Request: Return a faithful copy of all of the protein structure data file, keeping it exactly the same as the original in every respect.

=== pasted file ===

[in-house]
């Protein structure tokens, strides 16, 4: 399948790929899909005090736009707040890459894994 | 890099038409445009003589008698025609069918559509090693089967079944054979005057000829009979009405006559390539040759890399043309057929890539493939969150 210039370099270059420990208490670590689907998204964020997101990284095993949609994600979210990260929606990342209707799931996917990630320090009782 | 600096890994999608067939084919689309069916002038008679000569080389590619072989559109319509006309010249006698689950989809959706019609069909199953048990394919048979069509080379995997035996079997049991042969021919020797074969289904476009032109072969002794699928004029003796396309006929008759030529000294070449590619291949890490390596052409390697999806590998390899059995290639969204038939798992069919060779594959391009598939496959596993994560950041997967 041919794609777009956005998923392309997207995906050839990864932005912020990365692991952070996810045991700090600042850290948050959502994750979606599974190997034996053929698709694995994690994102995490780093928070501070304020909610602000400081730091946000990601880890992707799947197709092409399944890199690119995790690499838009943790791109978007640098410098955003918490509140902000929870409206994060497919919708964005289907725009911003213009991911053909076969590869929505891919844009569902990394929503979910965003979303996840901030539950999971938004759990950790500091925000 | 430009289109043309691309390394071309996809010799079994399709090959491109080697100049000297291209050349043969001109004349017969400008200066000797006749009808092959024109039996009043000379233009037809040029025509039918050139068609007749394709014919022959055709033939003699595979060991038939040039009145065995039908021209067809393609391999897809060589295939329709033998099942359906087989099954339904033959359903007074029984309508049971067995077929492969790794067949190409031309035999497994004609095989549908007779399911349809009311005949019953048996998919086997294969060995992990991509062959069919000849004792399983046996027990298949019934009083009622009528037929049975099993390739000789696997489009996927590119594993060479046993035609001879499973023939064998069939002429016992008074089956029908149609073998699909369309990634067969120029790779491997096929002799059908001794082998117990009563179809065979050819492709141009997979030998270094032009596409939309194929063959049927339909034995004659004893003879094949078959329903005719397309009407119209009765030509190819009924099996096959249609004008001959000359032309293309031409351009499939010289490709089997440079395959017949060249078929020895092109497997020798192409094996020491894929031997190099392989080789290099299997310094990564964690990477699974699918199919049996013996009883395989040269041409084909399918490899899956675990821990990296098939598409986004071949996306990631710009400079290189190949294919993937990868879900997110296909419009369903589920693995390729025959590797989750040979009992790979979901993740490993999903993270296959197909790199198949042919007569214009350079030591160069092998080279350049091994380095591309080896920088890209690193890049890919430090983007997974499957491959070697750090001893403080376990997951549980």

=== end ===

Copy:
[in-house]
């Protein structure tokens, strides 16, 4: 399948790929899909005090736009707040890459894994 | 890099038409445009003589008698025609069918559509090693089967079944054979005057000829009979009405006559390539040759890399043309057929890539493939969150 210039370099270059420990208490670590689907998204964020997101990284095993949609994600979210990260929606990342209707799931996917990630320090009782 | 600096890994999608067939084919689309069916002038008679000569080389590619072989559109319509006309010249006698689950989809959706019609069909199953048990394919048979069509080379995997035996079997049991042969021919020797074969289904476009032109072969002794699928004029003796396309006929008759030529000294070449590619291949890490390596052409390697999806590998390899059995290639969204038939798992069919060779594959391009598939496959596993994560950041997967 041919794609777009956005998923392309997207995906050839990864932005912020990365692991952070996810045991700090600042850290948050959502994750979606599974190997034996053929698709694995994690994102995490780093928070501070304020909610602000400081730091946000990601880890992707799947197709092409399944890199690119995790690499838009943790791109978007640098410098955003918490509140902000929870409206994060497919919708964005289907725009911003213009991911053909076969590869929505891919844009569902990394929503979910965003979303996840901030539950999971938004759990950790500091925000 | 430009289109043309691309390394071309996809010799079994399709090959491109080697100049000297291209050349043969001109004349017969400008200066000797006749009808092959024109039996009043000379233009037809040029025509039918050139068609007749394709014919022959055709033939003699595979060991038939040039009145065995039908021209067809393609391999897809060589295939329709033998099942359906087989099954339904033959359903007074029984309508049971067995077929492969790794067949190409031309035999497994004609095989549908007779399911349809009311005949019953048996998919086997294969060995992990991509062959069919000849004792399983046996027990298949019934009083009622009528037929049975099993390739000789696997489009996927590119594993060479046993035609001879499973023939064998069939002429016992008074089956029908149609073998699909369309990634067969120029790779491997096929002799059908001794082998117990009563179809065979050819492709141009997979030998270094032009596409939309194929063959049927339909034995004659004893003879094949078959329903005719397309009407119209009765030509190819009924099996096959249609004008001959000359032309293309031409351009499939010289490709089997440079395959017949060249078929020895092109497997020798192409094996020491894929031997190099392989080789290099299997310094990564964690990477699974699918199919049996013996009883395989040269041409084909399918490899899956675990821990990296098939598409986004071949996306990631710009400079290189190949294919993937990868879900997110296909419009369903589920693995390729025959590797989750040979009992790979979901993740490993999903993270296959197909790199198949042919007569214009350079030591160069092998080279350049091994380095591309080896920088890209690193890049890919430090983007997974499957491959070697750090001893403080376990997951549980």